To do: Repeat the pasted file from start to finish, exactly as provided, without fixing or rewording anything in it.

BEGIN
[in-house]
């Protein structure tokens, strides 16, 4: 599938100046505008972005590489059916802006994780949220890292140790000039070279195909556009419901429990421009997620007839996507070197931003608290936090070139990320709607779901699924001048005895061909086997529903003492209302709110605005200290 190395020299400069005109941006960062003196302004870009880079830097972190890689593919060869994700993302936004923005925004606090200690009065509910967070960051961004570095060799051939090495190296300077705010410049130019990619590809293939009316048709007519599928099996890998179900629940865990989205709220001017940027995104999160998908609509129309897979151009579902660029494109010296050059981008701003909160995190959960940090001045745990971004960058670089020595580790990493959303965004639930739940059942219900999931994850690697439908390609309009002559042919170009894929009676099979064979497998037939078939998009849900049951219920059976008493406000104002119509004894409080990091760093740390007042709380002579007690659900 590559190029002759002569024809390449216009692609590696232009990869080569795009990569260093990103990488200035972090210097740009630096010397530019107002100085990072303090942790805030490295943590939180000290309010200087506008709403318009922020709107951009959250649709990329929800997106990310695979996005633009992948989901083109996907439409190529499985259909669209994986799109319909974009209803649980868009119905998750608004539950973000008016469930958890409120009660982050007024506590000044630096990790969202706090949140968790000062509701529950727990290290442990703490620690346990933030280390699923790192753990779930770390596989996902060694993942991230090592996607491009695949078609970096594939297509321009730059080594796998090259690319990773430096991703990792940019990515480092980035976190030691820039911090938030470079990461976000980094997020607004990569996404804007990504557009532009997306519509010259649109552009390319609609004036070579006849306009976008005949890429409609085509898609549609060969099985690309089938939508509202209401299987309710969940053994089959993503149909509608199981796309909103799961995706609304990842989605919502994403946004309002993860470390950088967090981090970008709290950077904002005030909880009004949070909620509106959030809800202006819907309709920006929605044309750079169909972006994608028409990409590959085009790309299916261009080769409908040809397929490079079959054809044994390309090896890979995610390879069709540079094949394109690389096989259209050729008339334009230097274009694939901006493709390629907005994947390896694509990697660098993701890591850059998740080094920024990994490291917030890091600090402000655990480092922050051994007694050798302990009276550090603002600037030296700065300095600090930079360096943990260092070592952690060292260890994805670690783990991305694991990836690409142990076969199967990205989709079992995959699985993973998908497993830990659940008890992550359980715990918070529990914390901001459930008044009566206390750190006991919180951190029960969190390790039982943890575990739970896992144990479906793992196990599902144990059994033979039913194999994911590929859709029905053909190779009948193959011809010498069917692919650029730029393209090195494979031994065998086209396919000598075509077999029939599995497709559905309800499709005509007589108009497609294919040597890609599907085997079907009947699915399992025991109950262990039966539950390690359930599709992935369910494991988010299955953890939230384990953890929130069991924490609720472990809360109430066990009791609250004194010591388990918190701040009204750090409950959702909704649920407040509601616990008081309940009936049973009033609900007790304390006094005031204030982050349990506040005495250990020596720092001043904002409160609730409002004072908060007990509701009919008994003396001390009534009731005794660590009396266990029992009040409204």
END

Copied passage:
[in-house]
């Protein structure tokens, strides 16, 4: 599938100046505008972005590489059916802006994780949220890292140790000039070279195909556009419901429990421009997620007839996507070197931003608290936090070139990320709607779901699924001048005895061909086997529903003492209302709110605005200290 190395020299400069005109941006960062003196302004870009880079830097972190890689593919060869994700993302936004923005925004606090200690009065509910967070960051961004570095060799051939090495190296300077705010410049130019990619590809293939009316048709007519599928099996890998179900629940865990989205709220001017940027995104999160998908609509129309897979151009579902660029494109010296050059981008701003909160995190959960940090001045745990971004960058670089020595580790990493959303965004639930739940059942219900999931994850690697439908390609309009002559042919170009894929009676099979064979497998037939078939998009849900049951219920059976008493406000104002119509004894409080990091760093740390007042709380002579007690659900 590559190029002759002569024809390449216009692609590696232009990869080569795009990569260093990103990488200035972090210097740009630096010397530019107002100085990072303090942790805030490295943590939180000290309010200087506008709403318009922020709107951009959250649709990329929800997106990310695979996005633009992948989901083109996907439409190529499985259909669209994986799109319909974009209803649980868009119905998750608004539950973000008016469930958890409120009660982050007024506590000044630096990790969202706090949140968790000062509701529950727990290290442990703490620690346990933030280390699923790192753990779930770390596989996902060694993942991230090592996607491009695949078609970096594939297509321009730059080594796998090259690319990773430096991703990792940019990515480092980035976190030691820039911090938030470079990461976000980094997020607004990569996404804007990504557009532009997306519509010259649109552009390319609609004036070579006849306009976008005949890429409609085509898609549609060969099985690309089938939508509202209401299987309710969940053994089959993503149909509608199981796309909103799961995706609304990842989605919502994403946004309002993860470390950088967090981090970008709290950077904002005030909880009004949070909620509106959030809800202006819907309709920006929605044309750079169909972006994608028409990409590959085009790309299916261009080769409908040809397929490079079959054809044994390309090896890979995610390879069709540079094949394109690389096989259209050729008339334009230097274009694939901006493709390629907005994947390896694509990697660098993701890591850059998740080094920024990994490291917030890091600090402000655990480092922050051994007694050798302990009276550090603002600037030296700065300095600090930079360096943990260092070592952690060292260890994805670690783990991305694991990836690409142990076969199967990205989709079992995959699985993973998908497993830990659940008890992550359980715990918070529990914390901001459930008044009566206390750190006991919180951190029960969190390790039982943890575990739970896992144990479906793992196990599902144990059994033979039913194999994911590929859709029905053909190779009948193959011809010498069917692919650029730029393209090195494979031994065998086209396919000598075509077999029939599995497709559905309800499709005509007589108009497609294919040597890609599907085997079907009947699915399992025991109950262990039966539950390690359930599709992935369910494991988010299955953890939230384990953890929130069991924490609720472990809360109430066990009791609250004194010591388990918190701040009204750090409950959702909704649920407040509601616990008081309940009936049973009033609900007790304390006094005031204030982050349990506040005495250990020596720092001043904002409160609730409002004072908060007990509701009919008994003396001390009534009731005794660590009396266990029992009040409204």